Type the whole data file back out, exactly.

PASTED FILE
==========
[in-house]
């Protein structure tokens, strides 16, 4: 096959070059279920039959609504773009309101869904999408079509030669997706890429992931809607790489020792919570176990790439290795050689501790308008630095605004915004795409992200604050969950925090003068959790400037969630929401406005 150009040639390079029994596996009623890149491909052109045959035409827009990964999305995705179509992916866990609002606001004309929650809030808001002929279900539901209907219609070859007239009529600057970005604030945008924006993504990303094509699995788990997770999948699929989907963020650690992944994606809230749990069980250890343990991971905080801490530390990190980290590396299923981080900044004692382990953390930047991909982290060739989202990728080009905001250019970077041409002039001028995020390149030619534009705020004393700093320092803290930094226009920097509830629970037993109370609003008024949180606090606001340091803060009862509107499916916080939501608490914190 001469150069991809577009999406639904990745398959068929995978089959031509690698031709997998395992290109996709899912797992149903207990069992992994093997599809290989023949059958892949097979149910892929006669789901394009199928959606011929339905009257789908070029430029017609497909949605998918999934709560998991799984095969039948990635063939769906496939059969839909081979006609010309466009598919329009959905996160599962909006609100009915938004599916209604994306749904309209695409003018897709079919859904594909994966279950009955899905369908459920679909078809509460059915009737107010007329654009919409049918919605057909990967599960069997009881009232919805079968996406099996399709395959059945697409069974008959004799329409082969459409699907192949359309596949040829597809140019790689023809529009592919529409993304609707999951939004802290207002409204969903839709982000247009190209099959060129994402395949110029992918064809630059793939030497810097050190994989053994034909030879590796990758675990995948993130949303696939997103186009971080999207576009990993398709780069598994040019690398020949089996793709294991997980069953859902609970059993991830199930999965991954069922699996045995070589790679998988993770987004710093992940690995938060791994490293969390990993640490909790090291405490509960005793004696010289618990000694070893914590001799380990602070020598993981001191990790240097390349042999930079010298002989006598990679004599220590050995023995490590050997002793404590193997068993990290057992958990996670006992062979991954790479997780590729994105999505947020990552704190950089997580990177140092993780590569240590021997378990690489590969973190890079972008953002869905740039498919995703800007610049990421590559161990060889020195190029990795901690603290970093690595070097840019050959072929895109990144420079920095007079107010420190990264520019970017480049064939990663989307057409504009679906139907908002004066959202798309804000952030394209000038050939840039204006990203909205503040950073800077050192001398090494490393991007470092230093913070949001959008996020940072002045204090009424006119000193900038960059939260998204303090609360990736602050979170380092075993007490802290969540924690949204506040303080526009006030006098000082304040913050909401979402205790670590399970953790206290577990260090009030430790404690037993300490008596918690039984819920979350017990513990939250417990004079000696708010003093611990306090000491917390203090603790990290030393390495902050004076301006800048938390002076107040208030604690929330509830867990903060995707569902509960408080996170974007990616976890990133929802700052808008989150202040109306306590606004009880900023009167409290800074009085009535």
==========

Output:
[in-house]
């Protein structure tokens, strides 16, 4: 096959070059279920039959609504773009309101869904999408079509030669997706890429992931809607790489020792919570176990790439290795050689501790308008630095605004915004795409992200604050969950925090003068959790400037969630929401406005 150009040639390079029994596996009623890149491909052109045959035409827009990964999305995705179509992916866990609002606001004309929650809030808001002929279900539901209907219609070859007239009529600057970005604030945008924006993504990303094509699995788990997770999948699929989907963020650690992944994606809230749990069980250890343990991971905080801490530390990190980290590396299923981080900044004692382990953390930047991909982290060739989202990728080009905001250019970077041409002039001028995020390149030619534009705020004393700093320092803290930094226009920097509830629970037993109370609003008024949180606090606001340091803060009862509107499916916080939501608490914190 001469150069991809577009999406639904990745398959068929995978089959031509690698031709997998395992290109996709899912797992149903207990069992992994093997599809290989023949059958892949097979149910892929006669789901394009199928959606011929339905009257789908070029430029017609497909949605998918999934709560998991799984095969039948990635063939769906496939059969839909081979006609010309466009598919329009959905996160599962909006609100009915938004599916209604994306749904309209695409003018897709079919859904594909994966279950009955899905369908459920679909078809509460059915009737107010007329654009919409049918919605057909990967599960069997009881009232919805079968996406099996399709395959059945697409069974008959004799329409082969459409699907192949359309596949040829597809140019790689023809529009592919529409993304609707999951939004802290207002409204969903839709982000247009190209099959060129994402395949110029992918064809630059793939030497810097050190994989053994034909030879590796990758675990995948993130949303696939997103186009971080999207576009990993398709780069598994040019690398020949089996793709294991997980069953859902609970059993991830199930999965991954069922699996045995070589790679998988993770987004710093992940690995938060791994490293969390990993640490909790090291405490509960005793004696010289618990000694070893914590001799380990602070020598993981001191990790240097390349042999930079010298002989006598990679004599220590050995023995490590050997002793404590193997068993990290057992958990996670006992062979991954790479997780590729994105999505947020990552704190950089997580990177140092993780590569240590021997378990690489590969973190890079972008953002869905740039498919995703800007610049990421590559161990060889020195190029990795901690603290970093690595070097840019050959072929895109990144420079920095007079107010420190990264520019970017480049064939990663989307057409504009679906139907908002004066959202798309804000952030394209000038050939840039204006990203909205503040950073800077050192001398090494490393991007470092230093913070949001959008996020940072002045204090009424006119000193900038960059939260998204303090609360990736602050979170380092075993007490802290969540924690949204506040303080526009006030006098000082304040913050909401979402205790670590399970953790206290577990260090009030430790404690037993300490008596918690039984819920979350017990513990939250417990004079000696708010003093611990306090000491917390203090603790990290030393390495902050004076301006800048938390002076107040208030604690929330509830867990903060995707569902509960408080996170974007990616976890990133929802700052808008989150202040109306306590606004009880900023009167409290800074009085009535």